As is common for many people these days, I write a blog: OneFortyWines.com. Yay for me, right? I do this because I am passionate about wine, and I think that people who read the site find it interesting. The problem is that I don't *know *if they do or not, because I'm not sure who reads the blog (outside of my mom).
I used to know a lot about my audience, because I had a custom WordPress installation running and was able to install Google Analytics. Eventually this became too much of a headache for just a hobby, so I migrated over to WordPress.com to host my domain and blog.
I'm guessing that the majority of people who use WordPress.com for their blogs fall into these same categories:
- People who are NOT technically savvy enough to handle hosting and managing their own WordPress installation (and/or)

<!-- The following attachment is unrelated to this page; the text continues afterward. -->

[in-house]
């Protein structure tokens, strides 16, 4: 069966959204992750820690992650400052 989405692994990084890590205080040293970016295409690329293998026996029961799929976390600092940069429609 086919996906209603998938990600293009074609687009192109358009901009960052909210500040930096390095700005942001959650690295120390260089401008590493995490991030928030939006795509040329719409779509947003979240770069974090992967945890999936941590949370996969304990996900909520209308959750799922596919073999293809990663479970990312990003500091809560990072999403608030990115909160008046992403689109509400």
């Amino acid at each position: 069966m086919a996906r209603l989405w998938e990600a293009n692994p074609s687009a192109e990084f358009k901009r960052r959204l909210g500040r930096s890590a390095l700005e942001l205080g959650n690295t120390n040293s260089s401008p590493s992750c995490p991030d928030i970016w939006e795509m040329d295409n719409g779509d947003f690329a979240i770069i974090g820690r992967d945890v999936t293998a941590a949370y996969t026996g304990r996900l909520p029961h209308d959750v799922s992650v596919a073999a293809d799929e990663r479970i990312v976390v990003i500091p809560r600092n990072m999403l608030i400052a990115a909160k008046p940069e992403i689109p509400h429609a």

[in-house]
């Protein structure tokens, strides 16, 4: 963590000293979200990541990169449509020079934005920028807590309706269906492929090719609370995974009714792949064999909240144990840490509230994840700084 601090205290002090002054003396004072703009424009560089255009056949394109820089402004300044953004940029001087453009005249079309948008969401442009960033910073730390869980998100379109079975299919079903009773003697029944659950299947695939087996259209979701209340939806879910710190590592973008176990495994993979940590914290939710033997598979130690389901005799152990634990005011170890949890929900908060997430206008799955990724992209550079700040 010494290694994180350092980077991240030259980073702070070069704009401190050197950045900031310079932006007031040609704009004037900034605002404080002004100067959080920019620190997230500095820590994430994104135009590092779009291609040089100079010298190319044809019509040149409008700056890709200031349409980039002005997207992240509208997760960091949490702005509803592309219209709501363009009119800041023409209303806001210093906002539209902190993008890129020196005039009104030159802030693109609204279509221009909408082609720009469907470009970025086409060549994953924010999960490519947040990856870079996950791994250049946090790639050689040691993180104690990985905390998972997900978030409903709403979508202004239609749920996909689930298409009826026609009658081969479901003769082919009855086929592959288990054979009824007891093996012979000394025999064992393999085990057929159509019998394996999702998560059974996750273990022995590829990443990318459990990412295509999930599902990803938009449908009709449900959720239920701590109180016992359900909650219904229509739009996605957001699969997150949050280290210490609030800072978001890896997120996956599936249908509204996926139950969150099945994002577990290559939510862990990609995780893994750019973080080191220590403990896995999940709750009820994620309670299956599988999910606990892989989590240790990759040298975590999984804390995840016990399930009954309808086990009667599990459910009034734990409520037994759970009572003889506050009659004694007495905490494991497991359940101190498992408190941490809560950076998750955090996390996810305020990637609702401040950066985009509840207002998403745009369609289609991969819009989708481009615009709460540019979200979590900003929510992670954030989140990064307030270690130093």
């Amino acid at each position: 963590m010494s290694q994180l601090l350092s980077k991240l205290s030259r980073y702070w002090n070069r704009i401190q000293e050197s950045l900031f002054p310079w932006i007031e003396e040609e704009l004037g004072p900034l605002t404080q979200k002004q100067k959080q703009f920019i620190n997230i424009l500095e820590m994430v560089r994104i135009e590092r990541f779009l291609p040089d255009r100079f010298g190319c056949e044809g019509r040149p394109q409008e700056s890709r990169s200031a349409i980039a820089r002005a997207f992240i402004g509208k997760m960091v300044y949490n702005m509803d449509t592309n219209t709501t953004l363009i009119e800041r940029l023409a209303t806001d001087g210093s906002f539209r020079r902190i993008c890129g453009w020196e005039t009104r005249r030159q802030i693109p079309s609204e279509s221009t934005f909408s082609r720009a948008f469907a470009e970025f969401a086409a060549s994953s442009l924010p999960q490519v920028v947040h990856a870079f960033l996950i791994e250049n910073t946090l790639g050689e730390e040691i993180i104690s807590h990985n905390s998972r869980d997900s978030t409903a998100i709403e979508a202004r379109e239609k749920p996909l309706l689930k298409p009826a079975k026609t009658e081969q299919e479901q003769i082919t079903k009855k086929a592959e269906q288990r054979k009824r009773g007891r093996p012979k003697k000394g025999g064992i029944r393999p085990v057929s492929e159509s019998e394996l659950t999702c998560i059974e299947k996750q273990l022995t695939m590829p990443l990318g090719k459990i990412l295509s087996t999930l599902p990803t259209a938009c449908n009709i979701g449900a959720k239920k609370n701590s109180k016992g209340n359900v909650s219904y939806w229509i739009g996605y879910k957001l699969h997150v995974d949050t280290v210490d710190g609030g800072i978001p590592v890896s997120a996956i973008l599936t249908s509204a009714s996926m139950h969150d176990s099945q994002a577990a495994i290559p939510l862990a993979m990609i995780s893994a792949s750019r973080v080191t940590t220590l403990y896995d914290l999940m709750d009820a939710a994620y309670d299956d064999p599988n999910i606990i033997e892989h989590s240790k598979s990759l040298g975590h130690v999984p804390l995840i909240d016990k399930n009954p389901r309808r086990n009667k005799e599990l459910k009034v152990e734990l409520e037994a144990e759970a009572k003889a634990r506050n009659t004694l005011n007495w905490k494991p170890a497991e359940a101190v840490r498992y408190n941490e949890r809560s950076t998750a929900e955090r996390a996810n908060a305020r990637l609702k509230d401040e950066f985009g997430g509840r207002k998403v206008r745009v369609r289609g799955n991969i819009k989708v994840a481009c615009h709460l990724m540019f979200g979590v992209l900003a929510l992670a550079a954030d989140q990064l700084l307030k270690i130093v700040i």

- People who simply don't want to deal with it. This is after all, why WordPress exists, no?
I didn't realize it at first, but in doing so I no longer had the luxury of Google Analytics on the WordPress.com implementation, as WordPress doesn't support this feature. Instead, WordPress offers their own proprietary analytics offering, which seems perfectly fine. However I have multiple sites, including non-WordPress sites, and I would like to have continuity in the analytics and tracking systems I use.
Equally troubling was the fact that I couldn't migrate over the reporting history from Google Analytics into WordPress. There may be a feature that supports this, but again, it's not something the average user is going to do. The chart below will illustrate this issue I'm experiencing, as I moved off of WordPress.com in December 2009 and back on again this month.
Enabling Google Analytics via CloudFlare Apps is a really cool feature that took a total of about 2 minutes for me to setup. There are plenty of other cool apps that are available as well - and the best part is that the CloudFlare service and many of the CloudFlare Apps are completely free!